Just half of major timber and pulp suppliers committed to zero deforestation, new report finds

The world’s 100 most significant timber and pulp companies score just 22.6 per cent, on average, when assessed across 175 environmental, social, and governance indicators, according to a study by the Zoological Society of London.

sawmill in Jepara, Indonesia
Workers cutting logs at a sawmill in Jepara, Indonesia. Image: CIFOR, CC BY-SA 2.0

Large companies trading in timber and other wood products meet just one quarter, on average, of the 22 best practice indicators for deforestation and biodiversity, according to the latest report published by the Sustainability Policy Transparency Toolkit (SPOTT) — a corporate transparency initiative launched in 2014 by the Zoological Society of London (ZSL).

SPOTT publishes annual assessments for the 100 most significant companies trading in a particular forest commodity, such as timber, rubber, and palm oil. Each company’s policies are scored according to 175 environmental, social, and governance indicators, making the report “the first step in a robust due diligence process for anyone sourcing tropical timber or palm oil to have a clear idea of which companies have a good commitment in place,” said Charlie Hammans, Forestry Technical Advisor at SPOTT.

Companies assessed in the 2020 Timber and Pulp Assessment received an average score across all indicators of 22.6 per cent — up 2.2 per cent from 2019, despite more stringent criteria this year. Companies met an average of just 26.7 per cent of indicators in the deforestation and biodiversity category, but one criterion — commitment to zero conversion of natural forests — was achieved by 56 per cent of firms.

timber chart

Gap between policy and practice

Around one third of companies had a clear and comprehensive sustainability policy, but just 12 per cent extended that policy to all their suppliers. Only 15 per cent have procedures to trace raw materials to the Forest Management Unit (FMU) of origin.

More than half of companies surveyed said they were committed to respecting the rights of local communities, but only 9 per cent have published procedures for obtaining free, prior informed consent from local communities on all new developments, and only eleven companies provided evidence that they are paying all workers minimum wage.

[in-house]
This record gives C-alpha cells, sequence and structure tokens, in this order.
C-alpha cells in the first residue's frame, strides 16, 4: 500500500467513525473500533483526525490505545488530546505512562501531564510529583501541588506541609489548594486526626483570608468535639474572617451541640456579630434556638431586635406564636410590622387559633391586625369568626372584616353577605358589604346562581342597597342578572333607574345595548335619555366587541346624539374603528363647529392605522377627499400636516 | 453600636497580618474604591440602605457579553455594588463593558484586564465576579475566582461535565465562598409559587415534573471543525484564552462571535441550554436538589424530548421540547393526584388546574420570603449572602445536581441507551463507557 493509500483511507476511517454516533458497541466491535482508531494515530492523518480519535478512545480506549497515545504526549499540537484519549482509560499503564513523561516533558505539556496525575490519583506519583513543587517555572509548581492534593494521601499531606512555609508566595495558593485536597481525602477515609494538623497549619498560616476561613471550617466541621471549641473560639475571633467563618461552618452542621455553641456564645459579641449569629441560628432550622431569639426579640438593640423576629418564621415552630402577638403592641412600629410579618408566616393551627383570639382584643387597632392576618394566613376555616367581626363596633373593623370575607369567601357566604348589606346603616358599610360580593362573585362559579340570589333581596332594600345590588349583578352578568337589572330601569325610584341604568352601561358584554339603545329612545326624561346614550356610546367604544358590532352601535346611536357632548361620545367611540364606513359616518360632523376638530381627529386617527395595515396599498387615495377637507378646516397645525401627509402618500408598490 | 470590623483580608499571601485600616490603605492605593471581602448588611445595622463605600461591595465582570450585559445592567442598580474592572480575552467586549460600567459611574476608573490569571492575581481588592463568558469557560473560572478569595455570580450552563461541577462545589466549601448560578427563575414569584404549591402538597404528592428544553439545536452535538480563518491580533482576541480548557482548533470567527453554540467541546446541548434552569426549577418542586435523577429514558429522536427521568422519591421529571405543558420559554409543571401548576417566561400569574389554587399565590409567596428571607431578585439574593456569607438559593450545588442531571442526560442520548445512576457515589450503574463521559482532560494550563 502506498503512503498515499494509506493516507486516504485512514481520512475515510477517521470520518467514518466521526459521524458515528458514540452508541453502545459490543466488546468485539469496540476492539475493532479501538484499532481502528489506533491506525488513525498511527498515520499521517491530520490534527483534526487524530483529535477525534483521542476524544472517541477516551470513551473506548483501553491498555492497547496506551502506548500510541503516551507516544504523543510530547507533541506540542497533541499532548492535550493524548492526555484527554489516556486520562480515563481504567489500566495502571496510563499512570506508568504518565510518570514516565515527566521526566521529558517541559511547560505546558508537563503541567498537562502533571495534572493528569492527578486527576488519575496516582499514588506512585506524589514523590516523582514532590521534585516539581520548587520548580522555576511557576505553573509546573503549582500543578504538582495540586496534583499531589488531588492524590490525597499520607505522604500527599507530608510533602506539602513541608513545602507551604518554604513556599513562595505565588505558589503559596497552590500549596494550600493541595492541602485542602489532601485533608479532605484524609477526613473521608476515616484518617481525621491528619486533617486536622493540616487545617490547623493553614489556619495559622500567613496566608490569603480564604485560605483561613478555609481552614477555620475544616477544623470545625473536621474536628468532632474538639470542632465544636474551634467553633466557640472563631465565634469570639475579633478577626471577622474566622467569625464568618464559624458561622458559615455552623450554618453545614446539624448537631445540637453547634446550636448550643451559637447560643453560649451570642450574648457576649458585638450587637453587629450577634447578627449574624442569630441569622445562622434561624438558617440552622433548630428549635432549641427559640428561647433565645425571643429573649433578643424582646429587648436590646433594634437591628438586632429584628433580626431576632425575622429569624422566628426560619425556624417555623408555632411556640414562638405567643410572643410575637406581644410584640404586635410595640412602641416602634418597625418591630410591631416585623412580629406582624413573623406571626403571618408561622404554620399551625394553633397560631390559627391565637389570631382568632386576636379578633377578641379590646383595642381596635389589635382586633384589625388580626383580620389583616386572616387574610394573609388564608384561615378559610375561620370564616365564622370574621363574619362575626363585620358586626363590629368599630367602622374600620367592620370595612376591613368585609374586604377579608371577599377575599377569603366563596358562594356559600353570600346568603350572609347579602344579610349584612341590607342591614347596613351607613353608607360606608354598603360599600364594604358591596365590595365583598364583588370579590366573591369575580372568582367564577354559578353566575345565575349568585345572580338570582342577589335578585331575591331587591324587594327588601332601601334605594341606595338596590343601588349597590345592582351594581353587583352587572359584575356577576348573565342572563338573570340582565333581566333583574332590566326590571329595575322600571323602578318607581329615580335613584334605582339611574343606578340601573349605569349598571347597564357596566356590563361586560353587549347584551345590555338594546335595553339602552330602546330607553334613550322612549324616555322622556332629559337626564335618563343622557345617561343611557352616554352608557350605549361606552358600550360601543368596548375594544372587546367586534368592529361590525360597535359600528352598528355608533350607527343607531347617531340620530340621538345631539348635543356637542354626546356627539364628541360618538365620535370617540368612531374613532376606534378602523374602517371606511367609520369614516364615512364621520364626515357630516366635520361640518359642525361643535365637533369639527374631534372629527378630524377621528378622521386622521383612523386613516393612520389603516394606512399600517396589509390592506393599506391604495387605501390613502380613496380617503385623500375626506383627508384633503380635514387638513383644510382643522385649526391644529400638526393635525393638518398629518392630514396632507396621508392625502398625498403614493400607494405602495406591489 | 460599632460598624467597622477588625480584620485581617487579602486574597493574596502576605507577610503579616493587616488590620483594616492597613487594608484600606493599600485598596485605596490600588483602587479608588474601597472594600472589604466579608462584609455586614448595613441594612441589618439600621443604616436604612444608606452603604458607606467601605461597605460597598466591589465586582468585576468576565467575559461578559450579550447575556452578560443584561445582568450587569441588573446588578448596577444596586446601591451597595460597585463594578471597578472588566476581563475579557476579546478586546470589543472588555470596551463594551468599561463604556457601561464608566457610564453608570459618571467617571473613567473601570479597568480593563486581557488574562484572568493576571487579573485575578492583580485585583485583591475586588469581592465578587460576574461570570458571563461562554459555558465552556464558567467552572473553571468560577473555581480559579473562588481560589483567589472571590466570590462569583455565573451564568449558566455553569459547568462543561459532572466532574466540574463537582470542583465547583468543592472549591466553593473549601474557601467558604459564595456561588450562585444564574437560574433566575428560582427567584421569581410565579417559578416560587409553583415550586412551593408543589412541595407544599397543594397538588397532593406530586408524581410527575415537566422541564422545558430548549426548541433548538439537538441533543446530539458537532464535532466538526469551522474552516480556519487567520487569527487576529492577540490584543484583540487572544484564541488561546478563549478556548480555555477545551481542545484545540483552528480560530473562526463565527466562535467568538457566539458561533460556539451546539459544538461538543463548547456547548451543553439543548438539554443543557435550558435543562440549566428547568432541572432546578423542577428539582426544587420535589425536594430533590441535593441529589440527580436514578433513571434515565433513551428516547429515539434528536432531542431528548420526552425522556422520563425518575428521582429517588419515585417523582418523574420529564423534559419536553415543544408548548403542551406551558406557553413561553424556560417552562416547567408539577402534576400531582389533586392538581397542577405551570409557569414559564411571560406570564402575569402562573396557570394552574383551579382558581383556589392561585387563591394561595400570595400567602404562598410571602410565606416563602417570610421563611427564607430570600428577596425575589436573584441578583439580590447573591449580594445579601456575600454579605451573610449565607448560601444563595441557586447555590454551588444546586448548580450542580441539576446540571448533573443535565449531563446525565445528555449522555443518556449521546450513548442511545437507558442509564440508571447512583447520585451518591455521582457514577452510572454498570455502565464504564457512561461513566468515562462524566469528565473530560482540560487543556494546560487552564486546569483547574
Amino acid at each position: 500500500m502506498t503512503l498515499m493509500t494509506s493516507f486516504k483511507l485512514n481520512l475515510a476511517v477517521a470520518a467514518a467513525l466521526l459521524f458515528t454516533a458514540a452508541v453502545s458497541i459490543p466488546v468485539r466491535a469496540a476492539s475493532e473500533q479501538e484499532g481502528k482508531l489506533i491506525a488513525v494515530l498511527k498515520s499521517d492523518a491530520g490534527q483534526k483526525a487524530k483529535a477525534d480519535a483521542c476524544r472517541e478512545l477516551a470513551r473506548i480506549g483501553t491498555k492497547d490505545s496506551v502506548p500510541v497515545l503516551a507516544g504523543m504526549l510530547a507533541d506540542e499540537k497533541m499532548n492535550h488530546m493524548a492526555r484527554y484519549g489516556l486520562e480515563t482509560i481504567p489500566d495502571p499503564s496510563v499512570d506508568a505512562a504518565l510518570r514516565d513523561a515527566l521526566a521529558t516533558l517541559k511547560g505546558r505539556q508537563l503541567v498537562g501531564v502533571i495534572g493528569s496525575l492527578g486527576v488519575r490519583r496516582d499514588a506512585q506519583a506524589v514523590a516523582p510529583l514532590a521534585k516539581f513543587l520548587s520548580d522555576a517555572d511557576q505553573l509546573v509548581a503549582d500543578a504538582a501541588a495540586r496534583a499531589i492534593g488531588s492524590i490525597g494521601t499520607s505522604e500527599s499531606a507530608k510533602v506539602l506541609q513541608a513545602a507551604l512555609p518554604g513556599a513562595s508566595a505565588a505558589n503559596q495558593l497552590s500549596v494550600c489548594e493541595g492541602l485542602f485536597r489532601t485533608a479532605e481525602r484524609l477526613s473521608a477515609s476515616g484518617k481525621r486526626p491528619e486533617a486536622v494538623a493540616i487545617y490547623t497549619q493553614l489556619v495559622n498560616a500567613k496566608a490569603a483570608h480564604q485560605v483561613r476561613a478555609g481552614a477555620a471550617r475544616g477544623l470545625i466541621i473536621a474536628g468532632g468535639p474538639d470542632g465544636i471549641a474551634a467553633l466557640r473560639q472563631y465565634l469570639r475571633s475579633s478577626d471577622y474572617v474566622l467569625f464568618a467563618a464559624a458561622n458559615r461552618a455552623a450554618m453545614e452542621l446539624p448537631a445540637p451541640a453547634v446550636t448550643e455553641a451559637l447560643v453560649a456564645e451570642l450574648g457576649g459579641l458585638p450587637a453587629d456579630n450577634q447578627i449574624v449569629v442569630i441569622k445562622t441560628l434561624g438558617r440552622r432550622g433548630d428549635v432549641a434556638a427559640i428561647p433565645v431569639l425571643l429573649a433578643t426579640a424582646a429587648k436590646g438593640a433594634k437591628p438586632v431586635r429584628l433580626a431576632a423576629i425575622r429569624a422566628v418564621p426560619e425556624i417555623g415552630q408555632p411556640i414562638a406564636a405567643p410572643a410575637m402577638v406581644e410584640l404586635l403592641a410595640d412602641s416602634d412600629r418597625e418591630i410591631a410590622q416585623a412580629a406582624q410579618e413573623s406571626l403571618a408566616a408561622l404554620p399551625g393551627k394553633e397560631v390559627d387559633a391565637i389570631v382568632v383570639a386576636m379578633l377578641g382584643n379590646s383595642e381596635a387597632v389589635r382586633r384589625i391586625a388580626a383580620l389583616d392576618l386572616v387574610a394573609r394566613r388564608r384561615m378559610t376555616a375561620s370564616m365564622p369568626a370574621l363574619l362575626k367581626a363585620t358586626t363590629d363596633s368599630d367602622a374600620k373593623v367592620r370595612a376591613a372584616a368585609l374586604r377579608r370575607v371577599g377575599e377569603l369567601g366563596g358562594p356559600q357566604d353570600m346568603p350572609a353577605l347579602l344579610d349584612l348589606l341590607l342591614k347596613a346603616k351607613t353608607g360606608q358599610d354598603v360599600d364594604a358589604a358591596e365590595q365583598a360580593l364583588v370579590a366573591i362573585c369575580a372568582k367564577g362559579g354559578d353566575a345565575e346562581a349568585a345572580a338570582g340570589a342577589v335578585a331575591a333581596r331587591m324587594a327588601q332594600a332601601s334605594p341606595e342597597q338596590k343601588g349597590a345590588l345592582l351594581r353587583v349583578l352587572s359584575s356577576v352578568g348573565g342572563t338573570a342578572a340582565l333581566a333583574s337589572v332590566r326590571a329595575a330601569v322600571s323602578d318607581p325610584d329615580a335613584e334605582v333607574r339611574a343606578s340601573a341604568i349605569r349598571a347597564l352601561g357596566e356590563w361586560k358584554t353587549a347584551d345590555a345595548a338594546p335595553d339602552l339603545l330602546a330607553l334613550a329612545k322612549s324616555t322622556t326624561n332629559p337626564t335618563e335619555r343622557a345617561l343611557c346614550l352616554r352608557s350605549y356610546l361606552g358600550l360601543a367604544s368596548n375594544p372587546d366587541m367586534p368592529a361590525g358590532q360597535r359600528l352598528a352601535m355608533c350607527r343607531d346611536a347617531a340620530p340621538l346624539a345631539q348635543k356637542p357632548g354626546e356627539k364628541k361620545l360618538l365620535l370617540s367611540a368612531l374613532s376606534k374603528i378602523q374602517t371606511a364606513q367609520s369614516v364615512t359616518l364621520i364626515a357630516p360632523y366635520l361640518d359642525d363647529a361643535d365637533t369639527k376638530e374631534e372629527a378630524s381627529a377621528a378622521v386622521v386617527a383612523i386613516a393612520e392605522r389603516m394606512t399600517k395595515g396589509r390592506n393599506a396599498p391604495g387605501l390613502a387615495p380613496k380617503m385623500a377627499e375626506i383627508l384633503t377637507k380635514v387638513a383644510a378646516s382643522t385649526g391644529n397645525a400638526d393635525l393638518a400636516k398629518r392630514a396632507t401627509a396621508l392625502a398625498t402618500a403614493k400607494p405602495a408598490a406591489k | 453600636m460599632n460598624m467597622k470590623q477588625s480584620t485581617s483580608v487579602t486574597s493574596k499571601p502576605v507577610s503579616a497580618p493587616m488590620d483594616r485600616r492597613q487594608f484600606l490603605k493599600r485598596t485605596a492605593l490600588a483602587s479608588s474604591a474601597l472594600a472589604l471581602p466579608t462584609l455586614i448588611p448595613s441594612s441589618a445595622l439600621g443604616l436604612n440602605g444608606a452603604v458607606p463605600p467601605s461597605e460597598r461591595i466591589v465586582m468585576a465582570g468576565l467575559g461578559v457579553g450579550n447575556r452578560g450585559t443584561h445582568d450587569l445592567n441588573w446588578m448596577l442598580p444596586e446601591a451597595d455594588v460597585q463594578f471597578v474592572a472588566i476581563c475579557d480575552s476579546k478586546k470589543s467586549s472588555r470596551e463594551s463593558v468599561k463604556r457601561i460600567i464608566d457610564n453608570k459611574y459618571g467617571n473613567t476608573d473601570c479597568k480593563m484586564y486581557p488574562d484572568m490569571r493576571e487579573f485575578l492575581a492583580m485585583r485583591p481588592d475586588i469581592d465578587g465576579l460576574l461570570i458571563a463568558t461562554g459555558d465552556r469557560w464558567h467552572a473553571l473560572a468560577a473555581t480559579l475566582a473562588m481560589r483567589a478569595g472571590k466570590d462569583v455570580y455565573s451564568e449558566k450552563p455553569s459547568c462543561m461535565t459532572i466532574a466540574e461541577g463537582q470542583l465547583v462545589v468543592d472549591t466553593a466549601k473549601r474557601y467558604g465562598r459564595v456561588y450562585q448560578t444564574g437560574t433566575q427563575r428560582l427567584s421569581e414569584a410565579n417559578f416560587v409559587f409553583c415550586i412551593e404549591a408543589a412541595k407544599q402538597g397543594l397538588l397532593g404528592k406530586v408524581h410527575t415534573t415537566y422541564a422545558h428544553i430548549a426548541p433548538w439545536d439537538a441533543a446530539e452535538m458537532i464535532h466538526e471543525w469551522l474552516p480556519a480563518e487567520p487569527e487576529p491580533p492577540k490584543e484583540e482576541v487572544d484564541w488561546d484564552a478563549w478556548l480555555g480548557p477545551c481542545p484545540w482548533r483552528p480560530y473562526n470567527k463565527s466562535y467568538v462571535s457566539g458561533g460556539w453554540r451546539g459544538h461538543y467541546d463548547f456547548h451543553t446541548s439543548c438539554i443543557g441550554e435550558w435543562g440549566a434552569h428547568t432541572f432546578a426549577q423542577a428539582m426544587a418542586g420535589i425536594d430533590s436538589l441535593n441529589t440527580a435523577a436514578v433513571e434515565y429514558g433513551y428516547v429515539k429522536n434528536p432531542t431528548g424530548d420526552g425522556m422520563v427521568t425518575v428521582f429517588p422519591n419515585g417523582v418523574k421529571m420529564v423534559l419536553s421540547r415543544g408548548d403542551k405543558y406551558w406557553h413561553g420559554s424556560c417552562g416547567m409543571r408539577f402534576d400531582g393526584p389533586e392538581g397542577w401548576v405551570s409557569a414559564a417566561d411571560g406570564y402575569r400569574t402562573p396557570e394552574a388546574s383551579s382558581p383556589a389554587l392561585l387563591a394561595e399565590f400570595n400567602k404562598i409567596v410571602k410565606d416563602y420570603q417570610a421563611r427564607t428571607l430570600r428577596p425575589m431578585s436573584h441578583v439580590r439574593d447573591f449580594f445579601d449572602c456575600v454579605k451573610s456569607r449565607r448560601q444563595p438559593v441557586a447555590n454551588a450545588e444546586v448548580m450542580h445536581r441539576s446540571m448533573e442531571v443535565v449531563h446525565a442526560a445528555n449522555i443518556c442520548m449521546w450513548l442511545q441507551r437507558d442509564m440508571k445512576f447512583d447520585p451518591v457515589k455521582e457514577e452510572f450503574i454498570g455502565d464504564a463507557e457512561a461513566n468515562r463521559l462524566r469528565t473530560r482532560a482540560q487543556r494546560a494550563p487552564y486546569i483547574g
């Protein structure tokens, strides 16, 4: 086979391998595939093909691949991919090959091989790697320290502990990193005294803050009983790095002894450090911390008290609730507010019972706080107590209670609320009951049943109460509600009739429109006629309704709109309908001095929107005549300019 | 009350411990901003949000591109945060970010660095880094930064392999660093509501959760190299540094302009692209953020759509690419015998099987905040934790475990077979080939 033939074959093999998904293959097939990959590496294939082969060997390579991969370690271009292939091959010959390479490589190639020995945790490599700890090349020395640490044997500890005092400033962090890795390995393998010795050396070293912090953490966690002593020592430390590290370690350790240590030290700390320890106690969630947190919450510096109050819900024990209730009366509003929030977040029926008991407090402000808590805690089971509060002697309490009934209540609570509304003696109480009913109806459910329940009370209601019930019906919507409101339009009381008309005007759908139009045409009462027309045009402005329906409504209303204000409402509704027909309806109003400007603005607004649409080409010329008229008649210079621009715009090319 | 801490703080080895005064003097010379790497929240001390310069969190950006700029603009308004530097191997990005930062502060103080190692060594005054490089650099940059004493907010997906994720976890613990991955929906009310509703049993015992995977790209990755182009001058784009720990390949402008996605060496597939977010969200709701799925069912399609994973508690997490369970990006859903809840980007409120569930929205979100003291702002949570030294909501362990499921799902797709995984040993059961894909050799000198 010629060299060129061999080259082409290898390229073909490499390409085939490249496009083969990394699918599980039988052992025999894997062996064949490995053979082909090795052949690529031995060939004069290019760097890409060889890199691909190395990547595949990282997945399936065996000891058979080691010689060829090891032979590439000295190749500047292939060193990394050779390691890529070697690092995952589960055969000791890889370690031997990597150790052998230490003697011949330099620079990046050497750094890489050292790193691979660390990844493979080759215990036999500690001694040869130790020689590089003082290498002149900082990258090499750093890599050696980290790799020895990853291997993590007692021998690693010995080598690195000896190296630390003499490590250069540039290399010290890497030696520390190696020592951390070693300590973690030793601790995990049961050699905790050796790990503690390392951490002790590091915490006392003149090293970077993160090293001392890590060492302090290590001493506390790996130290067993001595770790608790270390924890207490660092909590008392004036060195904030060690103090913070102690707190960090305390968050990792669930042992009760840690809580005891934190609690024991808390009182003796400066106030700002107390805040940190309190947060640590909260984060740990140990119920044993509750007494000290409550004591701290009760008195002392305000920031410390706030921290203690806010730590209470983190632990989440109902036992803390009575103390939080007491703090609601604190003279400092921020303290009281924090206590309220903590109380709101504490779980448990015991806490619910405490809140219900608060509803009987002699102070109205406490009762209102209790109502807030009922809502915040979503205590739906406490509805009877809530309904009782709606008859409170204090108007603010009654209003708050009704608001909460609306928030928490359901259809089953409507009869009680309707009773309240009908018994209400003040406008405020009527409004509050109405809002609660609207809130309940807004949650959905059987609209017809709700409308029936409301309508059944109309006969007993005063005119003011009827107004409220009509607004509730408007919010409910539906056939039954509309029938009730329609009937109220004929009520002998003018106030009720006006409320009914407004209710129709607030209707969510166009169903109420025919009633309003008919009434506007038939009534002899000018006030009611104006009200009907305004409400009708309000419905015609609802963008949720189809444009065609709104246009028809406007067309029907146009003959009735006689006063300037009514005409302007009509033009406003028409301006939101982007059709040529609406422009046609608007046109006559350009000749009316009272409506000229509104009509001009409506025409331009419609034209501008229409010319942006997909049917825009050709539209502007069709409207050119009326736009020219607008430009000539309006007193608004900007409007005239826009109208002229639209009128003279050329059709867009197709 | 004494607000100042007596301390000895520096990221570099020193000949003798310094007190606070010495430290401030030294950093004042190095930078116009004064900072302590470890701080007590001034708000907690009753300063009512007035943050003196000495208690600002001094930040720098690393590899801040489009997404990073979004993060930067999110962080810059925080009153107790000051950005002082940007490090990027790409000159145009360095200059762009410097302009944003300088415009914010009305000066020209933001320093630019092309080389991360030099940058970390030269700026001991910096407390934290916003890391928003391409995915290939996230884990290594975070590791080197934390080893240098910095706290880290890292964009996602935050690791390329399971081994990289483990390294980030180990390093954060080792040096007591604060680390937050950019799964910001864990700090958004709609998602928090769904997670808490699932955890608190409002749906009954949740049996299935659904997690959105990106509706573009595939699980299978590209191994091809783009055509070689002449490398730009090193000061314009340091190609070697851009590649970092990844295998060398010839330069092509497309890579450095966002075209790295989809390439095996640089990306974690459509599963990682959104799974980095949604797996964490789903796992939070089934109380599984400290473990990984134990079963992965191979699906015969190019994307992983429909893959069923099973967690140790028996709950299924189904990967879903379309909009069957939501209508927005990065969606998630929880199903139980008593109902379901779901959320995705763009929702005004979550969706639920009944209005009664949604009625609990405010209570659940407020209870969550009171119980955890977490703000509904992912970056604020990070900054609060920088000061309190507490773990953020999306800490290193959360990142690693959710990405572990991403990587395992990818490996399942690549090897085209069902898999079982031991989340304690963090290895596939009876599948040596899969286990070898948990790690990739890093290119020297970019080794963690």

“Reports like this one help to increase the accountability of the most influential companies and increase the pressure on them to improve their sustainability policies and practices,” said Sarah Rogerson, lead researcher on Global Canopy’s Forest 500 project, who was not involved in the report.

This year is the first way-point towards the important 2014 New York Declaration on Forests’ goal of eliminating natural forest loss by 2030, making it “a pivotal year for tropical forestry,” said Hammans. But “despite the aim to have halved deforestation by 2020, forty companies out of those we researched … still don’t have a robust commitment to reducing deforestation or conversion of natural ecosystems in the supply chains.”

“The latest SPOTT report has highlighted the lack of forest protection in the largest timber and paper companies,” agreed Rogerson. “A key point is also the lack of reporting on implementation or evidence of protection even from those that do have commitments.” Only 12 of the 50 companies with zero deforestation commitments have implemented a system to monitor deforestation, and just nine have published deforestation figures in the last two years.

These results are particularly concerning, says Hammans, because of the importance of tropical forests for biodiversity. Only 46 per cent of firms had clear policies on biodiversity conservation, and “only 13 per cent of the companies we assessed are reporting putting into practice any kind of active management,” such as restoring degraded forests or rivers.

Upping the standards

SPOTT’s 2020 report added new criteria to those used in 2019 to account for practice as well as policy, and offered points for companies that walked “the extra mile of external verification of some of their policies,” said Hammans. For example, companies earned extra points for criteria verified under certification from the Forest Stewardship Council (FSC) or the Programme for the Endorsement of Forest Certification (PEFC).